“I freed a thousand slaves. I could have freed a thousand more if only they knew they were slaves.”

Harriet Tubman

There are several ideas on empowering underserved communities that have gained historical consensus:

•  To empower Black communities, we must educate them;

•  To effectively educate our communities we must teach them history.

Books of Knowledge

Educate, Organize, Mobilize

The Embattled Vote in America – From the Founding to the Present

Allan J. Lichtman
An alarming, important, perhaps even essential book. A noted authority on the history of American voting returns with a disturbing account of American political leaders who have, since the beginning of the republic, worked to limit the franchise.

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“The Sun Does Shine: How I found life and freedom on death row”

By Anthony Ray Hinton
In 1985, Anthony Ray Hinton was arrested and charged with two counts of capital murder in Alabama. Stunned, confused, and only twenty-nine years old, Hinton knew that it was a case of mistaken identity and believed that the truth would prove his innocence

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“Race Talk and the Conspiracy of Silence: Understanding and Facilitating Difficult Dialogues on Race”

By Derald Wing Sue
If you believe that talking about race is impolite, or that “colorblindness” is the preferred approach, you must read this book. “Race Talk and the Conspiracy of Silence” debunks the most pervasive myths…

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The Short and Tragic Life of Robert Peace: A Brilliant Young Man Who Left Newark for the Ivy League

By Jeff Hobbs
This moving biography recounts the life of Robert Peace, a young man who escaped the streets of Newark, New Jersey, to attend Yale University — only to lose his life after graduating.

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Pushout: The Criminalization of Black Girls in Schools

By Monique Morris
Just 16 percent of female students, Black girls make up more than one-third of all girls with a school-related arrest. The first trade book to tell these untold stories.

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Edge of Chaos: Why Democracy Is Failing to Deliver Economic Growth and How to Fix It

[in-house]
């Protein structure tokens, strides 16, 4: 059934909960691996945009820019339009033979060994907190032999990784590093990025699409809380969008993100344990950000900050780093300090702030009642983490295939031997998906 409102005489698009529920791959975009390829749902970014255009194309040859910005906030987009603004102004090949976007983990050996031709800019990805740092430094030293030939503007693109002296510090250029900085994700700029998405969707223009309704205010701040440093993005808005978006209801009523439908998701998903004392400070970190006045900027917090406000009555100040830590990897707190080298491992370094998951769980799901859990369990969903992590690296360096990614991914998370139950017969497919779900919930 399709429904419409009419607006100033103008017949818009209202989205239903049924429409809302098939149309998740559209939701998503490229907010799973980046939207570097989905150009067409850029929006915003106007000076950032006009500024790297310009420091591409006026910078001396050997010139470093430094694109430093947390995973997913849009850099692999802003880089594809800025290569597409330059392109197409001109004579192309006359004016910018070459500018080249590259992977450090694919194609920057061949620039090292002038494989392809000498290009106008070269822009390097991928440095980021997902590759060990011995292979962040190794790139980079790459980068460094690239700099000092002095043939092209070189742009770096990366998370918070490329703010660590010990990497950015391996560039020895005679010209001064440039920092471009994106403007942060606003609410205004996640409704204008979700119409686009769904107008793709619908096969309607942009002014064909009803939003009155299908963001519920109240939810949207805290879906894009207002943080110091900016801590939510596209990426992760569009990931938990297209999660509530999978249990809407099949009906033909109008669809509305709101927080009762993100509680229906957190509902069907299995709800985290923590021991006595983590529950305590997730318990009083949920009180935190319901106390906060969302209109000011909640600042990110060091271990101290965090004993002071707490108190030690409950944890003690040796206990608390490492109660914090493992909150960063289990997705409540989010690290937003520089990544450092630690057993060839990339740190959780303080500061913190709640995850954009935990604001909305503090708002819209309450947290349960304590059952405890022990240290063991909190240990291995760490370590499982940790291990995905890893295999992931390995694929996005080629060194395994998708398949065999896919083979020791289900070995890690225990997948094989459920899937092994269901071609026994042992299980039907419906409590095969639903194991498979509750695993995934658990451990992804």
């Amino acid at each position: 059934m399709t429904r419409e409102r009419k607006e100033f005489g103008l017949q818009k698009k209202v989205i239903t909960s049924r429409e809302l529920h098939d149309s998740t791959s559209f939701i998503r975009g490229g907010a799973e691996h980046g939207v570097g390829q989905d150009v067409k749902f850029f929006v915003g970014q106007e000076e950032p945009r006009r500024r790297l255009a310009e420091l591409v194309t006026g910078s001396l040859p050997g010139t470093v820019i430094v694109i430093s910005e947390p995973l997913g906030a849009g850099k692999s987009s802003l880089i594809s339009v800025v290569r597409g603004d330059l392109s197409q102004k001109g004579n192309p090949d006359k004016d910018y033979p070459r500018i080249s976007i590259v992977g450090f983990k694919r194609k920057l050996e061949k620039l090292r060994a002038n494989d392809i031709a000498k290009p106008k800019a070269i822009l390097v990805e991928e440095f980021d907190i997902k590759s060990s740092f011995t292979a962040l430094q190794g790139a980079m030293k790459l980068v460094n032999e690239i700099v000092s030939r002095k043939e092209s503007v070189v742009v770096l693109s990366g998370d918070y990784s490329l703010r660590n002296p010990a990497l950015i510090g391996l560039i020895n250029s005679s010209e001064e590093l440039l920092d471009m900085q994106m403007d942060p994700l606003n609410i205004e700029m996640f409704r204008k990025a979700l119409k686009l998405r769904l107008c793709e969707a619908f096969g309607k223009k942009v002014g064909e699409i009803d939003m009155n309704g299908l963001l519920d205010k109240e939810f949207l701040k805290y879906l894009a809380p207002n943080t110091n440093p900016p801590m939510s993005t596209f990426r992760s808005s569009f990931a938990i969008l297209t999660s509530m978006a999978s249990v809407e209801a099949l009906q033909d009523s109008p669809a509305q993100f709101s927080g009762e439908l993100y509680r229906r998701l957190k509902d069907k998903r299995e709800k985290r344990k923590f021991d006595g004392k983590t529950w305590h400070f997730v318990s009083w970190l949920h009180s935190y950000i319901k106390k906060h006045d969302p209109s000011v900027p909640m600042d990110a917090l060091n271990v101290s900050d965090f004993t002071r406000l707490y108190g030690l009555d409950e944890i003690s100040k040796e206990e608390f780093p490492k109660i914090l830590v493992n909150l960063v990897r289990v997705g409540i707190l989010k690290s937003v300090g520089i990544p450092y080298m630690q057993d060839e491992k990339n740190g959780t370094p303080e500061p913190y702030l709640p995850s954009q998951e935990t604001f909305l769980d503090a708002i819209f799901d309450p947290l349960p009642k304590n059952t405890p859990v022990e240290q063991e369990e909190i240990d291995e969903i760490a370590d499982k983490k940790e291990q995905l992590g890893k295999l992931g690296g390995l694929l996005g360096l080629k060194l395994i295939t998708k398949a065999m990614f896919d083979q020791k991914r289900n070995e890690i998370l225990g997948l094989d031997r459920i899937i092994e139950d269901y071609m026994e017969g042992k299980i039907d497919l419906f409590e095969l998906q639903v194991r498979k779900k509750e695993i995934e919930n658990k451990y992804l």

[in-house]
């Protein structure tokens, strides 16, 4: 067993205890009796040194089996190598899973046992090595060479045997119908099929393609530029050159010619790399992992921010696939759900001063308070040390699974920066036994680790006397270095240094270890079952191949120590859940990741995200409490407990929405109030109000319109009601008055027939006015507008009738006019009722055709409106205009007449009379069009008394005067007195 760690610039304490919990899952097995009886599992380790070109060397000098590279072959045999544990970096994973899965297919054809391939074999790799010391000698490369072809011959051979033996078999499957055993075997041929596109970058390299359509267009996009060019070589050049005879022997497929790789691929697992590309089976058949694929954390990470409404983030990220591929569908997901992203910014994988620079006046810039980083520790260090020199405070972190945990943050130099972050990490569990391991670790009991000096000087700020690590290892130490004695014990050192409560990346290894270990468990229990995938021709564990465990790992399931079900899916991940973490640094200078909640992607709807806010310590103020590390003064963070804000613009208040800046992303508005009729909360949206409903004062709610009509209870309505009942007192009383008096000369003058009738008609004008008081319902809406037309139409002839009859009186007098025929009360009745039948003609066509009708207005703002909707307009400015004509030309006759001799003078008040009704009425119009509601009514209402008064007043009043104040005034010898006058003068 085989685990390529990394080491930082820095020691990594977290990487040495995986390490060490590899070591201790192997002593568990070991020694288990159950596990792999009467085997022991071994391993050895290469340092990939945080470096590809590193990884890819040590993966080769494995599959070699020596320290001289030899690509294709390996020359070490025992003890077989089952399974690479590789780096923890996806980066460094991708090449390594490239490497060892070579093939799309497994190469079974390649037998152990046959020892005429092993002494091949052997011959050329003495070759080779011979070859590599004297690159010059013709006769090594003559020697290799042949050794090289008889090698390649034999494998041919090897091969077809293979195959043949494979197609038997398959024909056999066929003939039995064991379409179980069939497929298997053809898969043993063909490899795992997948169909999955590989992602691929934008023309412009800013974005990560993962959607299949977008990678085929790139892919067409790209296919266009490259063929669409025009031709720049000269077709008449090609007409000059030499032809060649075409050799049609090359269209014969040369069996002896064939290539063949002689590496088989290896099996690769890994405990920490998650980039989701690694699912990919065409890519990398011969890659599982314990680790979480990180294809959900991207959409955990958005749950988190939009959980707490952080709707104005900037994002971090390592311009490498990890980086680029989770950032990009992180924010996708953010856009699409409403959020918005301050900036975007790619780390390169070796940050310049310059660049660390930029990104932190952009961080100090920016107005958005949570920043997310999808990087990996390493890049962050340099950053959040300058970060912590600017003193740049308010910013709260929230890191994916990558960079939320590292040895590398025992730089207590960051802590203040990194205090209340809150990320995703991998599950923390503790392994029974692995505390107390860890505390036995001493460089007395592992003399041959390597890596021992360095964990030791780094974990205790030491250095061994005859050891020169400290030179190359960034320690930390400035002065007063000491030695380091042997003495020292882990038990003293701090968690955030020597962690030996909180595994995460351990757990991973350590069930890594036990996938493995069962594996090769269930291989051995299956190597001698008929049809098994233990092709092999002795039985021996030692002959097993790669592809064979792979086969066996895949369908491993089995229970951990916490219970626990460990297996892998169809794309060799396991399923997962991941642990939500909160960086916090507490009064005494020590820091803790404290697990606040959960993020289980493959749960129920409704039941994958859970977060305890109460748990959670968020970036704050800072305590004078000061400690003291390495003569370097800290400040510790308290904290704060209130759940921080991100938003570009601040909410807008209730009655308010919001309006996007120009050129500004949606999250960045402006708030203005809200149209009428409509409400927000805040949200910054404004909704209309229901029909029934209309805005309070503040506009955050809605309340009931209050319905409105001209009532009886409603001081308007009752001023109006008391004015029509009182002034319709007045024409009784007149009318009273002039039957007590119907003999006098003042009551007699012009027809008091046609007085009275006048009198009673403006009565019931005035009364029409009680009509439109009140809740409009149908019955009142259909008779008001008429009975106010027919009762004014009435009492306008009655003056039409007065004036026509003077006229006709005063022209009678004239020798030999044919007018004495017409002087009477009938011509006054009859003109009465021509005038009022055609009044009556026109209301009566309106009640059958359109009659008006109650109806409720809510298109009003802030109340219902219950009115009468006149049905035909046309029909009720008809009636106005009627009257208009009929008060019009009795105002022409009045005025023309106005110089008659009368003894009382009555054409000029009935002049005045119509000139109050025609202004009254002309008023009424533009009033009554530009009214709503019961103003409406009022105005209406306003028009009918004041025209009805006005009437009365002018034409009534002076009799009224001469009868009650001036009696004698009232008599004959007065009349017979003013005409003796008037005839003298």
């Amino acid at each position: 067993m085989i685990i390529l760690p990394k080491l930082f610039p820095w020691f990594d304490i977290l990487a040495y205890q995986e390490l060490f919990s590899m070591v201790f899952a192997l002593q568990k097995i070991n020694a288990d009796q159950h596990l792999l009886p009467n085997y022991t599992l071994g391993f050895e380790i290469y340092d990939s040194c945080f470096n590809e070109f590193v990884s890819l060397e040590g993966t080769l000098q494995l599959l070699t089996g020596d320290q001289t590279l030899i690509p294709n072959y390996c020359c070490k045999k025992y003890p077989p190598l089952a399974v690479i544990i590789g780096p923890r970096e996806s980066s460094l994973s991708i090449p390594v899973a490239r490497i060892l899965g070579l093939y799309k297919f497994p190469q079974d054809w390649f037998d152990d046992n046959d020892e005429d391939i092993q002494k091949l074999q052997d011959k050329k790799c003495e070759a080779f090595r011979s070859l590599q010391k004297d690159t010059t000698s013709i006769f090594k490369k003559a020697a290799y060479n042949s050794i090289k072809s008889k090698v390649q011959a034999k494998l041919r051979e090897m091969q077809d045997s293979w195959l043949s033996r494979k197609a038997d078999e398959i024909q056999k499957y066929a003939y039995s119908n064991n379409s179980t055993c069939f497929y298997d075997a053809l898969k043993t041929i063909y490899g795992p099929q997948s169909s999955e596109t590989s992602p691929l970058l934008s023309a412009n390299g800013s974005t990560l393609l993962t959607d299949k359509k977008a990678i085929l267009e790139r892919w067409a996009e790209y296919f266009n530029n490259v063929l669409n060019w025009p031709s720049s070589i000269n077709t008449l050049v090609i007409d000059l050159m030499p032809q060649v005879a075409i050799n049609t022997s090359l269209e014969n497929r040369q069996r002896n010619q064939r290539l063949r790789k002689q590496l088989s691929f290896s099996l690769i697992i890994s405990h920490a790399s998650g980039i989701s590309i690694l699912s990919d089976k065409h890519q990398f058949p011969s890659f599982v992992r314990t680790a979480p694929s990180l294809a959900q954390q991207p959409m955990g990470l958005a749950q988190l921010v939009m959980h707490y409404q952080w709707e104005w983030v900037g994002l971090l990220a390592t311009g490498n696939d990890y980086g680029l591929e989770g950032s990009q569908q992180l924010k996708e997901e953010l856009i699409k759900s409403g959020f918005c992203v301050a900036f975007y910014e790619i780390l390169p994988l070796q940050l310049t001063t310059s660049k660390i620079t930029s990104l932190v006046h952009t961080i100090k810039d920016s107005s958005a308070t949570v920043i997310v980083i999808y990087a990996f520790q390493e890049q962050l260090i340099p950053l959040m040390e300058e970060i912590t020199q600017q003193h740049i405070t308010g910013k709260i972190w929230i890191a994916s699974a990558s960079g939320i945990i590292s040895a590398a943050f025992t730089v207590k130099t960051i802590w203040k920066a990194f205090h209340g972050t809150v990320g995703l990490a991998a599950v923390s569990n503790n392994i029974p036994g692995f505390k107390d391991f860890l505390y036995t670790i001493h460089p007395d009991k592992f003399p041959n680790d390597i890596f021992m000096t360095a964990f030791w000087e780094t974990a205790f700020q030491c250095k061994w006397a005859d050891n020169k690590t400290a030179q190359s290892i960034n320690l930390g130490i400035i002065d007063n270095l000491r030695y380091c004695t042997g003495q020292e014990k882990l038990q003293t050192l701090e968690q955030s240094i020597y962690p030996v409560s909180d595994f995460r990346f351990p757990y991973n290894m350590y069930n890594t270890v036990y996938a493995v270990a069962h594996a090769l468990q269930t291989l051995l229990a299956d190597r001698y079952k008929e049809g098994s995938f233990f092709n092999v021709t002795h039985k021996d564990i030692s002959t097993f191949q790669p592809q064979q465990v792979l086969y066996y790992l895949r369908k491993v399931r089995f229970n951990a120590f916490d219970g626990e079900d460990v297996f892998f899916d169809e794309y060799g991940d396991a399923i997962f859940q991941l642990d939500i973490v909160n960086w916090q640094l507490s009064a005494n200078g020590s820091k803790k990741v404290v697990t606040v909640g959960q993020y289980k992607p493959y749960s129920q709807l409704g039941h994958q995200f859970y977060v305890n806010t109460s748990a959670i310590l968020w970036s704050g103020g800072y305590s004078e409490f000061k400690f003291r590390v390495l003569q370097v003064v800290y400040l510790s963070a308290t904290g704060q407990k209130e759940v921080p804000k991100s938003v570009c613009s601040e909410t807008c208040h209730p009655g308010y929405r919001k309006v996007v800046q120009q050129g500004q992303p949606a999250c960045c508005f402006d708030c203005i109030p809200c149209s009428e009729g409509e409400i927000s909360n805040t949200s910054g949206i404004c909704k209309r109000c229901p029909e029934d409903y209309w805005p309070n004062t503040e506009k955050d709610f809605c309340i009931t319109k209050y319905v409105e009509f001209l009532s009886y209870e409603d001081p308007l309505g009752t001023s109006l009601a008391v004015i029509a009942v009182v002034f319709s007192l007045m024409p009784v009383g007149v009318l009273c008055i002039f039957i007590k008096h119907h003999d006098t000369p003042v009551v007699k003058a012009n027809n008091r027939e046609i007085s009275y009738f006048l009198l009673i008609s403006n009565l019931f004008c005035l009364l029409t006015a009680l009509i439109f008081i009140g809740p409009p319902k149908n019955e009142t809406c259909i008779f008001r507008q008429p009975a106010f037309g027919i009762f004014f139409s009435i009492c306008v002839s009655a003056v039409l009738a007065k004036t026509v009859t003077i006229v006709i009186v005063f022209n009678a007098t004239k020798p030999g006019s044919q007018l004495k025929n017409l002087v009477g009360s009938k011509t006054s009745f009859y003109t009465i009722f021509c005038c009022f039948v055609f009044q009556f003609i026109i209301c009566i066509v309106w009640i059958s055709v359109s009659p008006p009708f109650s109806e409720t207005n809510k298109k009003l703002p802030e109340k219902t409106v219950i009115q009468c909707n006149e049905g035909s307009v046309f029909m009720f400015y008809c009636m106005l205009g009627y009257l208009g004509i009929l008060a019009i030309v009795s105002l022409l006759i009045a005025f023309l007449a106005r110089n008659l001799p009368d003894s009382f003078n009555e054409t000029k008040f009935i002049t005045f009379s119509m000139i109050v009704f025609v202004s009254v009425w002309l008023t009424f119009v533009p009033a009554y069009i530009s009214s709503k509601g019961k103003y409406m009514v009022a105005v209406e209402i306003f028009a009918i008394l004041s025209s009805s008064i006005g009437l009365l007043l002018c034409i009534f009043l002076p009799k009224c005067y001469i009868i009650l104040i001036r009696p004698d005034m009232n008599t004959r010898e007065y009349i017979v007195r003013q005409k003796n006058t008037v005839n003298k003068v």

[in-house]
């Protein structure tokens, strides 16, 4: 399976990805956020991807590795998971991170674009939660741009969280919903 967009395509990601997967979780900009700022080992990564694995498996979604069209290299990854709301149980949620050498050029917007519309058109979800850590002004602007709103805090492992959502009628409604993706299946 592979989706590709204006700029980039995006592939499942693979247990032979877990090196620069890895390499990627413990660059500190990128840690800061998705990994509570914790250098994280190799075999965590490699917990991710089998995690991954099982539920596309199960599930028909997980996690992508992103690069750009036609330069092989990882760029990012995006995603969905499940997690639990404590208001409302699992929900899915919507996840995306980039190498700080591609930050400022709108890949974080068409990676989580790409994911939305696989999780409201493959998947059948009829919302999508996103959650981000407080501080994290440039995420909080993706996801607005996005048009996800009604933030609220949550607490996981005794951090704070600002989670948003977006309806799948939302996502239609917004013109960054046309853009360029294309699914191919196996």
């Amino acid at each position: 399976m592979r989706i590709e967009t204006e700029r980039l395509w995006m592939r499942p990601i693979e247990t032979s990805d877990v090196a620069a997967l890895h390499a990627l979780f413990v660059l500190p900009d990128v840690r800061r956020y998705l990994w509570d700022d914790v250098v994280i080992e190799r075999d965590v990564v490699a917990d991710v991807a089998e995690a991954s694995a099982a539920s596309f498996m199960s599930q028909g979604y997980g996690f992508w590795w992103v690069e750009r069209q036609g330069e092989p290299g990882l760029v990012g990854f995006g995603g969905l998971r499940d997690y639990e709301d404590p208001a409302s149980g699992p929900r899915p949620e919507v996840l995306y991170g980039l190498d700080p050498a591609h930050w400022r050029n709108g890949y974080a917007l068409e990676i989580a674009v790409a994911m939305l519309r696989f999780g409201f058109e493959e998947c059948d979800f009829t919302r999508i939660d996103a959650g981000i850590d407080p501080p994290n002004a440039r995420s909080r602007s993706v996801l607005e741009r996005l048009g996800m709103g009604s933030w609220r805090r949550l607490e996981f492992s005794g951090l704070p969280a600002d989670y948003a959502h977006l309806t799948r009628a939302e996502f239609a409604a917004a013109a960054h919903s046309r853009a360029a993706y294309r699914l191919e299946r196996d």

By Dr. Dambisa Moyo
In Edge of Chaos, Dambisa Moyo shows why economic growth is essential to global stability, and why liberal democracies are failing to produce it today.

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Black Fortunes: The Story of the First Six African Americans Who Escaped Slavery and Became Millionaires

By Shomari Wills
By telling the little-known stories of six pioneering African American entrepreneurs, Black Fortunes makes a worthy contribution to black history, to business history, and to American history.

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Who Lynched Willie Earle? Preaching to Confront Racism

By Will Willimon
By hearing black pain, naming white complicity, critiquing American exceptionalism/civil religion, inviting/challenging the church, and attending to African American pastors, this book helps pastors of white, mainline Protestant churches

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So You Want to Talk About Race

By Ijeoma Oluo
In “So You Want to Talk About Race”, editor at large of The Establishment Ijeoma Oluo offers a contemporary, accessible take on the racial landscape in America, addressing head-on such issues as privilege, police brutality, intersectionality, micro-aggressions, the Black Lives Matter movement, and the “N” word.

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‘Post-Racial or Most-Racial?’ Racial Attitudes and Their Effects on Modern American Politics

By Michael Tesler